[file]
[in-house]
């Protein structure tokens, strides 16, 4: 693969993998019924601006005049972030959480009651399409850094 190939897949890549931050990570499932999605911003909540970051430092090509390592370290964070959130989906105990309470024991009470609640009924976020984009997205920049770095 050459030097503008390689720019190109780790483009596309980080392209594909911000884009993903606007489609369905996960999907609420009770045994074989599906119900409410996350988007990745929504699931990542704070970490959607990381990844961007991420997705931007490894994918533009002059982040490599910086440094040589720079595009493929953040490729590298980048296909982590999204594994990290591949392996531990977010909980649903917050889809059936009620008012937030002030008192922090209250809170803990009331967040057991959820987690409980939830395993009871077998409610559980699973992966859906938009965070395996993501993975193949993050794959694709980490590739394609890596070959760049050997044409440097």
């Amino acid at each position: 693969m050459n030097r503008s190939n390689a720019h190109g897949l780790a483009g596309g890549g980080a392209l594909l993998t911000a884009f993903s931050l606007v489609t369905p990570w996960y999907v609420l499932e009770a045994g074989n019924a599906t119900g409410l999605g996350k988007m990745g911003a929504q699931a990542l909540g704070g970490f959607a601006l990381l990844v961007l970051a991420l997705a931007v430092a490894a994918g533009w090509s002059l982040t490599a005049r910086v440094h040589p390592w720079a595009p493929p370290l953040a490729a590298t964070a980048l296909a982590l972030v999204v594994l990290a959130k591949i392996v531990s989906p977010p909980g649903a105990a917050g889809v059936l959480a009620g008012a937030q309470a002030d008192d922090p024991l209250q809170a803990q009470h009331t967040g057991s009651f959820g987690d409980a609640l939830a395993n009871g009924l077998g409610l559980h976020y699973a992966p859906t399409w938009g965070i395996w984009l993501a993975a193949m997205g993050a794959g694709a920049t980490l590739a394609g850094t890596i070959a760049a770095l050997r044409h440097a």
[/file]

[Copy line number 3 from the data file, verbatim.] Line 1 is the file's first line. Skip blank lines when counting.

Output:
């Amino acid at each position: 693969m050459n030097r503008s190939n390689a720019h190109g897949l780790a483009g596309g890549g980080a392209l594909l993998t911000a884009f993903s931050l606007v489609t369905p990570w996960y999907v609420l499932e009770a045994g074989n019924a599906t119900g409410l999605g996350k988007m990745g911003a929504q699931a990542l909540g704070g970490f959607a601006l990381l990844v961007l970051a991420l997705a931007v430092a490894a994918g533009w090509s002059l982040t490599a005049r910086v440094h040589p390592w720079a595009p493929p370290l953040a490729a590298t964070a980048l296909a982590l972030v999204v594994l990290a959130k591949i392996v531990s989906p977010p909980g649903a105990a917050g889809v059936l959480a009620g008012a937030q309470a002030d008192d922090p024991l209250q809170a803990q009470h009331t967040g057991s009651f959820g987690d409980a609640l939830a395993n009871g009924l077998g409610l559980h976020y699973a992966p859906t399409w938009g965070i395996w984009l993501a993975a193949m997205g993050a794959g694709a920049t980490l590739a394609g850094t890596i070959a760049a770095l050997r044409h440097a």